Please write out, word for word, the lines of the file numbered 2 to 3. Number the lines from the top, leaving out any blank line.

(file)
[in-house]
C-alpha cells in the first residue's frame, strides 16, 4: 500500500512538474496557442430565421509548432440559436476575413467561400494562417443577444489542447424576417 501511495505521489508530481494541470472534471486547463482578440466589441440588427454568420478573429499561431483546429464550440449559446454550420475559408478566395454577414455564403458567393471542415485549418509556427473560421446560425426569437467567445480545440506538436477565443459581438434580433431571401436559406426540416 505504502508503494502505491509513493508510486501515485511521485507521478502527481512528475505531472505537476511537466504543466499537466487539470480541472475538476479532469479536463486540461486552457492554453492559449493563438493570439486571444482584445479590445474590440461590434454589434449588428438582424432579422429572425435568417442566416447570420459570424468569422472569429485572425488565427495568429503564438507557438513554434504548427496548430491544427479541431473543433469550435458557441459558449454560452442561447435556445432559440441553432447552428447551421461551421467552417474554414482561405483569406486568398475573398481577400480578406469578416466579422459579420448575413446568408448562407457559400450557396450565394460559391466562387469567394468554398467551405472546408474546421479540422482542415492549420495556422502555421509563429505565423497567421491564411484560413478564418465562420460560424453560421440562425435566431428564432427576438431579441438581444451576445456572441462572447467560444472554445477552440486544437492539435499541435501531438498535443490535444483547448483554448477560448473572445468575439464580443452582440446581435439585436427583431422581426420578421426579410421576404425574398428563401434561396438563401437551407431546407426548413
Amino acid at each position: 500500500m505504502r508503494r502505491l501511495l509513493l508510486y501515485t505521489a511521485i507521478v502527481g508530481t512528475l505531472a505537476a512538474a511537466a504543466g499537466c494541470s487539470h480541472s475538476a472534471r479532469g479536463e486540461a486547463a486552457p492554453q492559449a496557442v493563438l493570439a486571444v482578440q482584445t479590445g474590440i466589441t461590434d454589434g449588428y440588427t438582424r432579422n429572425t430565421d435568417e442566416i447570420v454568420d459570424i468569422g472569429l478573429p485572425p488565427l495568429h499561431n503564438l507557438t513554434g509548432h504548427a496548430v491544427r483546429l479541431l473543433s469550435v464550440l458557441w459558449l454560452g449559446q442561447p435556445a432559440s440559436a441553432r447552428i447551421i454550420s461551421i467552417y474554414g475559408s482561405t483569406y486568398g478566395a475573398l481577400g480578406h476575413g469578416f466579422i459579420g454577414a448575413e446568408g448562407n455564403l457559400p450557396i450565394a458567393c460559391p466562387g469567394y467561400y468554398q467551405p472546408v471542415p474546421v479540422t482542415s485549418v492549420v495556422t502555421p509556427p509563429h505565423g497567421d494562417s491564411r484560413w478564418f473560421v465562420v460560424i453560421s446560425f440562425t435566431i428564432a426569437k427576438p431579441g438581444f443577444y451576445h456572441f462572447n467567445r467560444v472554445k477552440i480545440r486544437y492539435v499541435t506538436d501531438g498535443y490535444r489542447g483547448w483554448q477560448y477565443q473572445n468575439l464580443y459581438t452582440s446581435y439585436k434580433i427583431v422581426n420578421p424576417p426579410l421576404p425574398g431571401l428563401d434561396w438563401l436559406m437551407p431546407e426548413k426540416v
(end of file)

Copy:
C-alpha cells in the first residue's frame, strides 16, 4: 500500500512538474496557442430565421509548432440559436476575413467561400494562417443577444489542447424576417 501511495505521489508530481494541470472534471486547463482578440466589441440588427454568420478573429499561431483546429464550440449559446454550420475559408478566395454577414455564403458567393471542415485549418509556427473560421446560425426569437467567445480545440506538436477565443459581438434580433431571401436559406426540416 505504502508503494502505491509513493508510486501515485511521485507521478502527481512528475505531472505537476511537466504543466499537466487539470480541472475538476479532469479536463486540461486552457492554453492559449493563438493570439486571444482584445479590445474590440461590434454589434449588428438582424432579422429572425435568417442566416447570420459570424468569422472569429485572425488565427495568429503564438507557438513554434504548427496548430491544427479541431473543433469550435458557441459558449454560452442561447435556445432559440441553432447552428447551421461551421467552417474554414482561405483569406486568398475573398481577400480578406469578416466579422459579420448575413446568408448562407457559400450557396450565394460559391466562387469567394468554398467551405472546408474546421479540422482542415492549420495556422502555421509563429505565423497567421491564411484560413478564418465562420460560424453560421440562425435566431428564432427576438431579441438581444451576445456572441462572447467560444472554445477552440486544437492539435499541435501531438498535443490535444483547448483554448477560448473572445468575439464580443452582440446581435439585436427583431422581426420578421426579410421576404425574398428563401434561396438563401437551407431546407426548413
Amino acid at each position: 500500500m505504502r508503494r502505491l501511495l509513493l508510486y501515485t505521489a511521485i507521478v502527481g508530481t512528475l505531472a505537476a512538474a511537466a504543466g499537466c494541470s487539470h480541472s475538476a472534471r479532469g479536463e486540461a486547463a486552457p492554453q492559449a496557442v493563438l493570439a486571444v482578440q482584445t479590445g474590440i466589441t461590434d454589434g449588428y440588427t438582424r432579422n429572425t430565421d435568417e442566416i447570420v454568420d459570424i468569422g472569429l478573429p485572425p488565427l495568429h499561431n503564438l507557438t513554434g509548432h504548427a496548430v491544427r483546429l479541431l473543433s469550435v464550440l458557441w459558449l454560452g449559446q442561447p435556445a432559440s440559436a441553432r447552428i447551421i454550420s461551421i467552417y474554414g475559408s482561405t483569406y486568398g478566395a475573398l481577400g480578406h476575413g469578416f466579422i459579420g454577414a448575413e446568408g448562407n455564403l457559400p450557396i450565394a458567393c460559391p466562387g469567394y467561400y468554398q467551405p472546408v471542415p474546421v479540422t482542415s485549418v492549420v495556422t502555421p509556427p509563429h505565423g497567421d494562417s491564411r484560413w478564418f473560421v465562420v460560424i453560421s446560425f440562425t435566431i428564432a426569437k427576438p431579441g438581444f443577444y451576445h456572441f462572447n467567445r467560444v472554445k477552440i480545440r486544437y492539435v499541435t506538436d501531438g498535443y490535444r489542447g483547448w483554448q477560448y477565443q473572445n468575439l464580443y459581438t452582440s446581435y439585436k434580433i427583431v422581426n420578421p424576417p426579410l421576404p425574398g431571401l428563401d434561396w438563401l436559406m437551407p431546407e426548413k426540416v